Turn off the heat but leave the bowl over the water as you add the butter: Whisk in the butter a piece at a time. The sabayon may loosen slightly, but it will thicken and set as it cools. Pour the warm sabayon into the tart shell and place the pan on a baking sheet.
[Isn’t this picture cool? Our friend Annette took it. Good job Annette!]
And now for the most exciting cooking moment in the history of cooking ever. I am writing this in bold to emphasize how exciting it was. At this point, I had 4 guests over and all of us (minus one guest busy watching “Desperate Housewives”) stood in the kitchen watching as this moment happened. It involved a broiler. Let’s let Keller tell you what to do first.
Preheat the broiler. While the sabayon is still warm, place the tart under the broiler. Leaving the door open, brown the top of the sabayon, rotating the tart if necessary for even color; do not leave the oven—this will happen in a few seconds.
Do you see how exciting this was? So we put it under the broiler:
And we all crouched watching eagerly. Nothing seemed to be happening.
Then, suddenly, magic. The top began to get white and grainy. The sugar coming to the surface? Yes, I think it was that. For soon it was turning brown! We all ooohed and ahhhed. “Turn it!” shouted someone. I did. “Turn it again!” I tried. But it was browned enough—we removed it from the oven and beheld the following (which you’ve already seen but now you can see in context):
Actually, we didn’t behold that until we followed this instruction:
Remove the tart from the broiler and let it sit at least 1 hour before serving. Serve at room temperature or cold.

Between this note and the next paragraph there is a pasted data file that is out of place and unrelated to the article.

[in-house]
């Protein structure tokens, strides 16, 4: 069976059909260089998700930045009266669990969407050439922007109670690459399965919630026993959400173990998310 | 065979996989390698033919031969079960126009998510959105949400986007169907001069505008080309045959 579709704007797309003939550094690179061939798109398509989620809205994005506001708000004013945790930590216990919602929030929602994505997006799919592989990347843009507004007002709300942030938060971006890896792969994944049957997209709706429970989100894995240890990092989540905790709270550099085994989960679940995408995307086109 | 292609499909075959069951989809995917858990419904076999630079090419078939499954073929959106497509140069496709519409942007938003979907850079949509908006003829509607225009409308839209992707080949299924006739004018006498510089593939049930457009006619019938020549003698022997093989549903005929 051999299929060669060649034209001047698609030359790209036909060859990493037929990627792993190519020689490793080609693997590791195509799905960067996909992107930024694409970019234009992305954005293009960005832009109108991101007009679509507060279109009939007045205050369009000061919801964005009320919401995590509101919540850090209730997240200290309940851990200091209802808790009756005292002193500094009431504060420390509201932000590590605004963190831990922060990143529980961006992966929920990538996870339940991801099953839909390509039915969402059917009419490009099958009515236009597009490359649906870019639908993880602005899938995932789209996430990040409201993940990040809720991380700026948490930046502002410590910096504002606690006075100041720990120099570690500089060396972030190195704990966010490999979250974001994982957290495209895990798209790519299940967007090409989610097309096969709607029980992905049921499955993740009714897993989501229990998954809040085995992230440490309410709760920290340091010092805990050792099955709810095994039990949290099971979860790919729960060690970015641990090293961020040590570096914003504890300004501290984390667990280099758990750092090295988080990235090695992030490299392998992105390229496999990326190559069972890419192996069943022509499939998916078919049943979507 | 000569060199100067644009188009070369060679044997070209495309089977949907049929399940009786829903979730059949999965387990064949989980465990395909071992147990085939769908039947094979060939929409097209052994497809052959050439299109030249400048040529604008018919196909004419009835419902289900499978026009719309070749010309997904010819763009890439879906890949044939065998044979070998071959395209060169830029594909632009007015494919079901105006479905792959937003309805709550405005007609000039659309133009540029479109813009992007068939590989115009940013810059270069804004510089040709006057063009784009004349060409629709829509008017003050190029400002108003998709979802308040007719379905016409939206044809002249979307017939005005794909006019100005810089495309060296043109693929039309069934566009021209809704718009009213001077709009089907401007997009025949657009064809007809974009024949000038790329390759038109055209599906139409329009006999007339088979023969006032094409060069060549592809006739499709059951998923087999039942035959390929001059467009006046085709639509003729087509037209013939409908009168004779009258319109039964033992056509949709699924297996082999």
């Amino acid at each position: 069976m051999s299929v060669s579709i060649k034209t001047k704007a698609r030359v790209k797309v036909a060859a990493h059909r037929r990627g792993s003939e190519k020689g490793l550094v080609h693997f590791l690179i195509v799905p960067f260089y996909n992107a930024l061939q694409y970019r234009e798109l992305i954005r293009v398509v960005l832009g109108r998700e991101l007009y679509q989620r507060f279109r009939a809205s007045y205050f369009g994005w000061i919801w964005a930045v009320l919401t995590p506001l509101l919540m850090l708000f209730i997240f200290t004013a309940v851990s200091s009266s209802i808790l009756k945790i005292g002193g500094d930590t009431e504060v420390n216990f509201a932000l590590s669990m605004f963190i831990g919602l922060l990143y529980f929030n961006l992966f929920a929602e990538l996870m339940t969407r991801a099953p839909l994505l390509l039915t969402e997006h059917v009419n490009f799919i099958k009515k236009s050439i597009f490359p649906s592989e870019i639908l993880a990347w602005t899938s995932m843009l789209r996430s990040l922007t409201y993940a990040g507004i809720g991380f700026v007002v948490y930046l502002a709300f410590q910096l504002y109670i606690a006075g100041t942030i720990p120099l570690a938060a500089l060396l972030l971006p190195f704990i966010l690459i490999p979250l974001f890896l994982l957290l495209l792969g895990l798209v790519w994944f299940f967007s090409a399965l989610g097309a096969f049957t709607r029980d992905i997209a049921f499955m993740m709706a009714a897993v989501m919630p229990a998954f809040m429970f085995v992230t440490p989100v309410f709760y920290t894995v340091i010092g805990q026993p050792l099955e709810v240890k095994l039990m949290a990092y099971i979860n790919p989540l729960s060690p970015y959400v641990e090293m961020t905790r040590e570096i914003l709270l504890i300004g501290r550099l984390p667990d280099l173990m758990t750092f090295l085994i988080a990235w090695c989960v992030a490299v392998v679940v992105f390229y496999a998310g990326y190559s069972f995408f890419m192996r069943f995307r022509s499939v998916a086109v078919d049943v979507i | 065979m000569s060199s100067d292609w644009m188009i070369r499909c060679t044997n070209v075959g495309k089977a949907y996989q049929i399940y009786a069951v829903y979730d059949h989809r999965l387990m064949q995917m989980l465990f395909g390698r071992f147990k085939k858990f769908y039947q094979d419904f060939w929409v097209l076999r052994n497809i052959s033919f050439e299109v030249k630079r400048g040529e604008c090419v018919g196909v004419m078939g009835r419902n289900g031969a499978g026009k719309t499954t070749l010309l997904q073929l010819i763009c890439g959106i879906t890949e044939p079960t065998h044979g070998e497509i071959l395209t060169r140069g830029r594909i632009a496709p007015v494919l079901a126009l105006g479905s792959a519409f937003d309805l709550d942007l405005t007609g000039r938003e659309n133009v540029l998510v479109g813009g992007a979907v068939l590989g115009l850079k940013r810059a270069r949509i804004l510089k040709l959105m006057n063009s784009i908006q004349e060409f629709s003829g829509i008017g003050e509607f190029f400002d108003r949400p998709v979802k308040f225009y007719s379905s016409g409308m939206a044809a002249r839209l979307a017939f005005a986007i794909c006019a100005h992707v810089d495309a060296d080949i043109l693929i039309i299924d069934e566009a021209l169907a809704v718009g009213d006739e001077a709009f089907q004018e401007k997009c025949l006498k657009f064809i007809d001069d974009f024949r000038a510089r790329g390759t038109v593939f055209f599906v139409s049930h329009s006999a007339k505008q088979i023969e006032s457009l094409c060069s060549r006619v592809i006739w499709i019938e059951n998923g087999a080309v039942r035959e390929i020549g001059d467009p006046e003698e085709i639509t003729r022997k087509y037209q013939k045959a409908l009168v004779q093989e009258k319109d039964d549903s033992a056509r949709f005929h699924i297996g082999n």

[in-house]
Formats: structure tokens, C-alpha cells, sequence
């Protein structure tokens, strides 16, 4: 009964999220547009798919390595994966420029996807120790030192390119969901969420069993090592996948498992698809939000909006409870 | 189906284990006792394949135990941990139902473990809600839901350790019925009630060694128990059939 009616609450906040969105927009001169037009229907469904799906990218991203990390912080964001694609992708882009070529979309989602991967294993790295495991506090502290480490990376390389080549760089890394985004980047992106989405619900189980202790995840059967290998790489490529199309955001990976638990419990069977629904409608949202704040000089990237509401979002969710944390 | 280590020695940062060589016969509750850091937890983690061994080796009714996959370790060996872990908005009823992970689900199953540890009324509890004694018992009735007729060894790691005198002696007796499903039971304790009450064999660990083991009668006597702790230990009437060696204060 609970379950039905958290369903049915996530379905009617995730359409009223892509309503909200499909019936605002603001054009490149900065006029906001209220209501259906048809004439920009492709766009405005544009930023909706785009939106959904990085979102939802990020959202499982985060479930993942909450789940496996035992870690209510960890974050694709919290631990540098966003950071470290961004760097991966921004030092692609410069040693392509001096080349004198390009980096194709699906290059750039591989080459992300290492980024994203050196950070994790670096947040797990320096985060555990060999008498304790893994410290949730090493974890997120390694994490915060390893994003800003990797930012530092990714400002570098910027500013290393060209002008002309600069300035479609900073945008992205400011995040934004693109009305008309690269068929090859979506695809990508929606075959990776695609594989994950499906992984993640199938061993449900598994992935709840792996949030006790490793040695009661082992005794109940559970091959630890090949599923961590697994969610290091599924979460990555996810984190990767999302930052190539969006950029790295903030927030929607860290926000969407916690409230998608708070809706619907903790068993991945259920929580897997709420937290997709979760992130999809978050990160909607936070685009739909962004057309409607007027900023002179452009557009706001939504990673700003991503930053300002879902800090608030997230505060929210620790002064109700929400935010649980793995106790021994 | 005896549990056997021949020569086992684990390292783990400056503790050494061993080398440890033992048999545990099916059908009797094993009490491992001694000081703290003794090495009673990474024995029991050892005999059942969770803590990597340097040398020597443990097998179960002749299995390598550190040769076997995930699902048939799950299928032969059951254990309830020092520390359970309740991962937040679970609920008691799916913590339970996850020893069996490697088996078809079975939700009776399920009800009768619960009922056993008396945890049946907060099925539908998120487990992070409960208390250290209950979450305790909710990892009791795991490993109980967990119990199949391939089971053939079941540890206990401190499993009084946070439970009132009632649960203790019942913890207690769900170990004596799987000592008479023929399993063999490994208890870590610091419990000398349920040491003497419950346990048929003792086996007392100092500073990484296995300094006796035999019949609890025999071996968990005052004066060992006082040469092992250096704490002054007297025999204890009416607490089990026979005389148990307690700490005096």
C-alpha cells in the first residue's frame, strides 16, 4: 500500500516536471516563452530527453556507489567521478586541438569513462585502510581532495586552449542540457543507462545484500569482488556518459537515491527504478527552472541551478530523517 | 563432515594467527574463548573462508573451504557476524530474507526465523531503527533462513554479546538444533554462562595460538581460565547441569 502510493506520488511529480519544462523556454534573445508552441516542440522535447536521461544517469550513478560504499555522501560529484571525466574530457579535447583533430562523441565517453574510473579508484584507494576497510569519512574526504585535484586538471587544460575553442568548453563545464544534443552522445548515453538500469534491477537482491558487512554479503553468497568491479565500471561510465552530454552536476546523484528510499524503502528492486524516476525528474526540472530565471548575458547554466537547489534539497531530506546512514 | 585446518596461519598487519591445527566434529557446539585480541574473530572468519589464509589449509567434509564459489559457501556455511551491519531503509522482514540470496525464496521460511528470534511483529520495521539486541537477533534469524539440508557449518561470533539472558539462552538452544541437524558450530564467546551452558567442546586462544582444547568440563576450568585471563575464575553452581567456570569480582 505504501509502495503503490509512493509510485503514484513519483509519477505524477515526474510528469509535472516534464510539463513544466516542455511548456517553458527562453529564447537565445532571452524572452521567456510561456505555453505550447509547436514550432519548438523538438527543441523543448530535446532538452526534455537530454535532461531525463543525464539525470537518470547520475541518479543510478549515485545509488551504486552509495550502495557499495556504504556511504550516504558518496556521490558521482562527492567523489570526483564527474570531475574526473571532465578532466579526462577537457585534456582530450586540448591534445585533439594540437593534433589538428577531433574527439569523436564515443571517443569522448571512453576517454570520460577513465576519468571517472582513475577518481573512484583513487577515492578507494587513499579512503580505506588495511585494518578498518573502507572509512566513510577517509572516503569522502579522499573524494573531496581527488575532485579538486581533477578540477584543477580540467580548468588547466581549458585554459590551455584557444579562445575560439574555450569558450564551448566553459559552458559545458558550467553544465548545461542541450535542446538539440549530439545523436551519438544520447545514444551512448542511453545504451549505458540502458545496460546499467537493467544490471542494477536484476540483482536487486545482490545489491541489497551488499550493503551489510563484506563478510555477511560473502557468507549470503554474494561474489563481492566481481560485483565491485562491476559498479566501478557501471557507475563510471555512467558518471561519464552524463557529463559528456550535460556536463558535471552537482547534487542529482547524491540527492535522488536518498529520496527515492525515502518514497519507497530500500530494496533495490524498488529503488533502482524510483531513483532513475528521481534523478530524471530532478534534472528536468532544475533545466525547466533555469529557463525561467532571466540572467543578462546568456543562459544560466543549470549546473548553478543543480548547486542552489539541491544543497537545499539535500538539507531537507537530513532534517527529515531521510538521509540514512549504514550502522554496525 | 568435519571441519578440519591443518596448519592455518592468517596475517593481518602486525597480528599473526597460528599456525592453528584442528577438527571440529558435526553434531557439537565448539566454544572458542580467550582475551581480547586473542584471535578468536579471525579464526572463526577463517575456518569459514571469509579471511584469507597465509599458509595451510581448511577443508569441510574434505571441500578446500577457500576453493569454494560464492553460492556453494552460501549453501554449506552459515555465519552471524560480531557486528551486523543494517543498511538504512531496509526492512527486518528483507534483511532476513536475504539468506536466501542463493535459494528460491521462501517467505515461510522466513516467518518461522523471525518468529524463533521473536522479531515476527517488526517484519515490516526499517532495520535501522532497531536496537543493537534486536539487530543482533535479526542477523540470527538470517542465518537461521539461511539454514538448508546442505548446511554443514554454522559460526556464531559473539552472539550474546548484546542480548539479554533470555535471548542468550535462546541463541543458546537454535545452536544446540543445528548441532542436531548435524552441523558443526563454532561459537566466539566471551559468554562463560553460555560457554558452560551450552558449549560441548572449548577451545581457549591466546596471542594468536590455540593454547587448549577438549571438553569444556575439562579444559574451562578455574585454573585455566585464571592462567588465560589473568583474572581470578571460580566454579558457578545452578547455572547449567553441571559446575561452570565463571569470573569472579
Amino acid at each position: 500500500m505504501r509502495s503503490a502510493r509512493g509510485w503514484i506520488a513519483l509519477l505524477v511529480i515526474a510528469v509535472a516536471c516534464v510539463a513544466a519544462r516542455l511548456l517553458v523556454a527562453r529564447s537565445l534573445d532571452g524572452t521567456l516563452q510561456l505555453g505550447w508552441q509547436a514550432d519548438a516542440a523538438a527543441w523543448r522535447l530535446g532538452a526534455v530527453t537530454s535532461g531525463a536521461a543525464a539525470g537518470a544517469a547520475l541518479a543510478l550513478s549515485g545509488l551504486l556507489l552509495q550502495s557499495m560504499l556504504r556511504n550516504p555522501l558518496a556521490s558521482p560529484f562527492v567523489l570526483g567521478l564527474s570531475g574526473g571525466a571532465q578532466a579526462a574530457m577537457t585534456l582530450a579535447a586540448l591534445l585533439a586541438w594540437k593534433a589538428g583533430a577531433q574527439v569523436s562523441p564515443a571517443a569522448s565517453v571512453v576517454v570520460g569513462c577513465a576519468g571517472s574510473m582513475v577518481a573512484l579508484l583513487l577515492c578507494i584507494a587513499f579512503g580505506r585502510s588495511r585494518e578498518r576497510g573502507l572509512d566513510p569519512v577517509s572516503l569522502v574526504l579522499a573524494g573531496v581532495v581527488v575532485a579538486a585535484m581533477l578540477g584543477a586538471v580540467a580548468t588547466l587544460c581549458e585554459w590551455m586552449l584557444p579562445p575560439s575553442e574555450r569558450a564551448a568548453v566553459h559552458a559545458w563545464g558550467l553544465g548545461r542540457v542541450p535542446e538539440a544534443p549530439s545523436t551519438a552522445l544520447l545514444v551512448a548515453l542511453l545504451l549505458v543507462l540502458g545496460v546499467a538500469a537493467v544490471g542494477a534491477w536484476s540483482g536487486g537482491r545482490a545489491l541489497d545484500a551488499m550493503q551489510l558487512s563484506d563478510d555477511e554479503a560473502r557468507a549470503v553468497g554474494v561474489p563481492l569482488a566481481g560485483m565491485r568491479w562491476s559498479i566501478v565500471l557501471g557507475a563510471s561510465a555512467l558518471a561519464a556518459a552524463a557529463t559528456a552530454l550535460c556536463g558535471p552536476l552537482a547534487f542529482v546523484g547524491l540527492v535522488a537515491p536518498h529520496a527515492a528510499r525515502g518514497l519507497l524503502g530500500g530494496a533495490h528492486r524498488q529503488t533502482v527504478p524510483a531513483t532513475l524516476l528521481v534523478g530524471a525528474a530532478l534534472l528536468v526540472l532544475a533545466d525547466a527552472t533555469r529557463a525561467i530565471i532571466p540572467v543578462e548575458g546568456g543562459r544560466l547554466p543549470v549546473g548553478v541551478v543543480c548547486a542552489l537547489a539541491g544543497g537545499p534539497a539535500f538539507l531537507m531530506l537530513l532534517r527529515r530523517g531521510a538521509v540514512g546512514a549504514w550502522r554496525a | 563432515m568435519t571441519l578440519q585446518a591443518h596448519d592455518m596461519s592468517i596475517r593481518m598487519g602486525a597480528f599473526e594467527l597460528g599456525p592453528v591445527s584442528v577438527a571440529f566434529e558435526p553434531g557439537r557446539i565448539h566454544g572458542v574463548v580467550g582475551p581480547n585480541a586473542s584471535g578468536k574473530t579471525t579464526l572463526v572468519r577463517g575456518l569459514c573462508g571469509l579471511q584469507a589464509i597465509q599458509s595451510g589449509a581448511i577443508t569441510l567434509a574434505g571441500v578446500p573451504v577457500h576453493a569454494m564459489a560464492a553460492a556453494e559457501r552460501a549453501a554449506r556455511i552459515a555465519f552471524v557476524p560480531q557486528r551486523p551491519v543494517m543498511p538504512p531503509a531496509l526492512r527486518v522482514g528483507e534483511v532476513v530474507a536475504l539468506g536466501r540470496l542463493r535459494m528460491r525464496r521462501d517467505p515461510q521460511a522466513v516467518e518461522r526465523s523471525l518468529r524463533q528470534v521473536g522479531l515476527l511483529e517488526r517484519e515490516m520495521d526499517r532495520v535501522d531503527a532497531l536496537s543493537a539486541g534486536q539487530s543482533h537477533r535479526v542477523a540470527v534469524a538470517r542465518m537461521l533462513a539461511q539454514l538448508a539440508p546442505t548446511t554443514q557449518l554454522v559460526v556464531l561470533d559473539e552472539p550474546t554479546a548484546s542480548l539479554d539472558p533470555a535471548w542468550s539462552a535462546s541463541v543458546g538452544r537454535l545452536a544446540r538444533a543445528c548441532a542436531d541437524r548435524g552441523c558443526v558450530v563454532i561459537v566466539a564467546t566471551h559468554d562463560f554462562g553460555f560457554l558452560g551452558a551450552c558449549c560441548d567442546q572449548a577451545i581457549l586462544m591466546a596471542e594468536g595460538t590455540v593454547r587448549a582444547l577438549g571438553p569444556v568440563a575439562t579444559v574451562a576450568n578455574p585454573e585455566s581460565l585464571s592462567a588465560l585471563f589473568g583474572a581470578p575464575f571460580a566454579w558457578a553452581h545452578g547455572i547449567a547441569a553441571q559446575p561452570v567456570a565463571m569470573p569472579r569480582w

So you see we waited until it cooled until we pushed the bottom through and revealed the tart in all its glory. Want to see it again?
Then we cut slices. Look at this glorious slice:
Look at Annette looking at her glorious slice:
And here are the tart-eaters tart-eating under the new painting I bought two days ago at a flea market for $60:
We honestly all loved this tart. Some (like Lisa) loved it for the crust. (“I don’t usually like crust,” explained Lisa, “but I like THIS crust.”) Liz and Annette both said this was the best lemon tart they’d ever had. (And Liz doesn’t even like lemons). And Joe said: “Mmmm, that was good.”
Inspired? As well you should be. And just in case, maybe this picture will inspire you? It’s really the sexiest tart ever. Go make it!
8 thoughts on “Say it with Sabayon: Awe-Inspiring Lemon Sabayon-Pine Nut Tart from The French Laundry Cookbook”
it’s posts (and food!) like this that make me wish i had a kitchen in my dorm room…
It’s so crazy that you just made this tart! I just made this tart too! Well… actually it was about 2 weeks ago, but, still, I made this tart!
I felt so proud for actually making something out of the French Laundry Cookbook. And the Honeyed Mascarpone Cream was excellent too. It made it more like a lemon meringue pie, but the most fabulous lemon meringue pie you will ever taste.
I made it too, about two weeks ago, but from the Bouchon cookbook (which doesn’t include the honeyed mascarpone cream addition). I must say, however, that I was too scared to try to broil it — I was worried that it would turn into a curdled/scrambled egg mess. So, I decorated the top with raspberries as a safer compromise.
Adam – Please put a piece in the mail. Immediately.
Jessica and Nancy – Feel free to do so as well.
I honestly think that lemon rivals chocolate. This tart looks amazing and I look forward to making it after my move.
does posting a recipe from the french laundry cookbook violate some sort of copyright law?
i bet tommy keller thinks that’s not so fresh.
In response to Ross’s comment from 1/18/05, posting recipe *instructions* verbatim from a published cookbook does violate copyright law; all you have to do is paraphrase the instructions, and you’re clear. :-)
What happened to the pictures?